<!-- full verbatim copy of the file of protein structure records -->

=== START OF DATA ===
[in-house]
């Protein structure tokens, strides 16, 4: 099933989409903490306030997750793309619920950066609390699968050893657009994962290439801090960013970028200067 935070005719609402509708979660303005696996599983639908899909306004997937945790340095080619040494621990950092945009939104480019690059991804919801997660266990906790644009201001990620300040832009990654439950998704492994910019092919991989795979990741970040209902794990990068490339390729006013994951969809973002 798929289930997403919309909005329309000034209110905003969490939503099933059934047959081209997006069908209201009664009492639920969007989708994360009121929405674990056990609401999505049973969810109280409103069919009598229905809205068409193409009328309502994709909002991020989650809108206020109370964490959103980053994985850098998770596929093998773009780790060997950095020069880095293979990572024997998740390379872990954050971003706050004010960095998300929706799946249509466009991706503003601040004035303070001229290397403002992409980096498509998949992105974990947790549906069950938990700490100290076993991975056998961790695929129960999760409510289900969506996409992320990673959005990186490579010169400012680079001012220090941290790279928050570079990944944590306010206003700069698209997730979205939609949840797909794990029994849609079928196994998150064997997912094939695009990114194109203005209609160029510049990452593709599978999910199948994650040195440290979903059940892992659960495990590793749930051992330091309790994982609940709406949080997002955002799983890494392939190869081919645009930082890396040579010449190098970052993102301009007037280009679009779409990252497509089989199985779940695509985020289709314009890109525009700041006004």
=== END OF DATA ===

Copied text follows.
[in-house]
């Protein structure tokens, strides 16, 4: 099933989409903490306030997750793309619920950066609390699968050893657009994962290439801090960013970028200067 935070005719609402509708979660303005696996599983639908899909306004997937945790340095080619040494621990950092945009939104480019690059991804919801997660266990906790644009201001990620300040832009990654439950998704492994910019092919991989795979990741970040209902794990990068490339390729006013994951969809973002 798929289930997403919309909005329309000034209110905003969490939503099933059934047959081209997006069908209201009664009492639920969007989708994360009121929405674990056990609401999505049973969810109280409103069919009598229905809205068409193409009328309502994709909002991020989650809108206020109370964490959103980053994985850098998770596929093998773009780790060997950095020069880095293979990572024997998740390379872990954050971003706050004010960095998300929706799946249509466009991706503003601040004035303070001229290397403002992409980096498509998949992105974990947790549906069950938990700490100290076993991975056998961790695929129960999760409510289900969506996409992320990673959005990186490579010169400012680079001012220090941290790279928050570079990944944590306010206003700069698209997730979205939609949840797909794990029994849609079928196994998150064997997912094939695009990114194109203005209609160029510049990452593709599978999910199948994650040195440290979903059940892992659960495990590793749930051992330091309790994982609940709406949080997002955002799983890494392939190869081919645009930082890396040579010449190098970052993102301009007037280009679009779409990252497509089989199985779940695509985020289709314009890109525009700041006004």